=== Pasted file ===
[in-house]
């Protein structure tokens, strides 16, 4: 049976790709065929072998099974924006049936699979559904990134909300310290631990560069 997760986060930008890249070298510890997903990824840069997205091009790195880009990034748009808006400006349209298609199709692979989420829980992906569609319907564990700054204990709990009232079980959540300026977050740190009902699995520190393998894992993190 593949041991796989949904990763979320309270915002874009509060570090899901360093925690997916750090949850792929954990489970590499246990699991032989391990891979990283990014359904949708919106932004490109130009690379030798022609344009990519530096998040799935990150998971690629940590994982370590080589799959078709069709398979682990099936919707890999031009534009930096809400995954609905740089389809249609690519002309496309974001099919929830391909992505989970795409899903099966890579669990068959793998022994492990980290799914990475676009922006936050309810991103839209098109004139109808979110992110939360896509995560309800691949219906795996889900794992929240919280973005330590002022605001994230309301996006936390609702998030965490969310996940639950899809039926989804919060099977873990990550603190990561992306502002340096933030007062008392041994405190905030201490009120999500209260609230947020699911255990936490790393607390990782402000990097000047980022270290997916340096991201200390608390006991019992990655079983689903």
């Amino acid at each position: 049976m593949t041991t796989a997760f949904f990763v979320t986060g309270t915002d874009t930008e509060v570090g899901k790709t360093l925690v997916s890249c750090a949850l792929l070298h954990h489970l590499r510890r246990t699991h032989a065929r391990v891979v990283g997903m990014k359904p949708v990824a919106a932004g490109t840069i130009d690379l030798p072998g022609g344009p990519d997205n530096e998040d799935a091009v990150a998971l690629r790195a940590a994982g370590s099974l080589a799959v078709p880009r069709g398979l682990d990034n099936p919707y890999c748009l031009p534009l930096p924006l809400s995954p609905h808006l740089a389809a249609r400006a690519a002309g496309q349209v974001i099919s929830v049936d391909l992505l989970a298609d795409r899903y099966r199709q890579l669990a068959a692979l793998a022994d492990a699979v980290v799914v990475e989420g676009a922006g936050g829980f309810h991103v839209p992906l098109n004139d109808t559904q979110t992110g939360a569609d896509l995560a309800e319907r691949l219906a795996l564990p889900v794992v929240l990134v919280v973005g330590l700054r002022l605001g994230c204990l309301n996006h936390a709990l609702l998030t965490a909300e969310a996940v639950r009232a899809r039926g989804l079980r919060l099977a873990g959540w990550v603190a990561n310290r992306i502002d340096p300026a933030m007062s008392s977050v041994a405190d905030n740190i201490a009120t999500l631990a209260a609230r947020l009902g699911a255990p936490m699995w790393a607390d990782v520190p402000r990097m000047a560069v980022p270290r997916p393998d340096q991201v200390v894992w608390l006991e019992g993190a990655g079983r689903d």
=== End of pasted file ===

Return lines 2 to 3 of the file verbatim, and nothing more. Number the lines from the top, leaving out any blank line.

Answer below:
């Protein structure tokens, strides 16, 4: 049976790709065929072998099974924006049936699979559904990134909300310290631990560069 997760986060930008890249070298510890997903990824840069997205091009790195880009990034748009808006400006349209298609199709692979989420829980992906569609319907564990700054204990709990009232079980959540300026977050740190009902699995520190393998894992993190 593949041991796989949904990763979320309270915002874009509060570090899901360093925690997916750090949850792929954990489970590499246990699991032989391990891979990283990014359904949708919106932004490109130009690379030798022609344009990519530096998040799935990150998971690629940590994982370590080589799959078709069709398979682990099936919707890999031009534009930096809400995954609905740089389809249609690519002309496309974001099919929830391909992505989970795409899903099966890579669990068959793998022994492990980290799914990475676009922006936050309810991103839209098109004139109808979110992110939360896509995560309800691949219906795996889900794992929240919280973005330590002022605001994230309301996006936390609702998030965490969310996940639950899809039926989804919060099977873990990550603190990561992306502002340096933030007062008392041994405190905030201490009120999500209260609230947020699911255990936490790393607390990782402000990097000047980022270290997916340096991201200390608390006991019992990655079983689903």
């Amino acid at each position: 049976m593949t041991t796989a997760f949904f990763v979320t986060g309270t915002d874009t930008e509060v570090g899901k790709t360093l925690v997916s890249c750090a949850l792929l070298h954990h489970l590499r510890r246990t699991h032989a065929r391990v891979v990283g997903m990014k359904p949708v990824a919106a932004g490109t840069i130009d690379l030798p072998g022609g344009p990519d997205n530096e998040d799935a091009v990150a998971l690629r790195a940590a994982g370590s099974l080589a799959v078709p880009r069709g398979l682990d990034n099936p919707y890999c748009l031009p534009l930096p924006l809400s995954p609905h808006l740089a389809a249609r400006a690519a002309g496309q349209v974001i099919s929830v049936d391909l992505l989970a298609d795409r899903y099966r199709q890579l669990a068959a692979l793998a022994d492990a699979v980290v799914v990475e989420g676009a922006g936050g829980f309810h991103v839209p992906l098109n004139d109808t559904q979110t992110g939360a569609d896509l995560a309800e319907r691949l219906a795996l564990p889900v794992v929240l990134v919280v973005g330590l700054r002022l605001g994230c204990l309301n996006h936390a709990l609702l998030t965490a909300e969310a996940v639950r009232a899809r039926g989804l079980r919060l099977a873990g959540w990550v603190a990561n310290r992306i502002d340096p300026a933030m007062s008392s977050v041994a405190d905030n740190i201490a009120t999500l631990a209260a609230r947020l009902g699911a255990p936490m699995w790393a607390d990782v520190p402000r990097m000047a560069v980022p270290r997916p393998d340096q991201v200390v894992w608390l006991e019992g993190a990655g079983r689903d």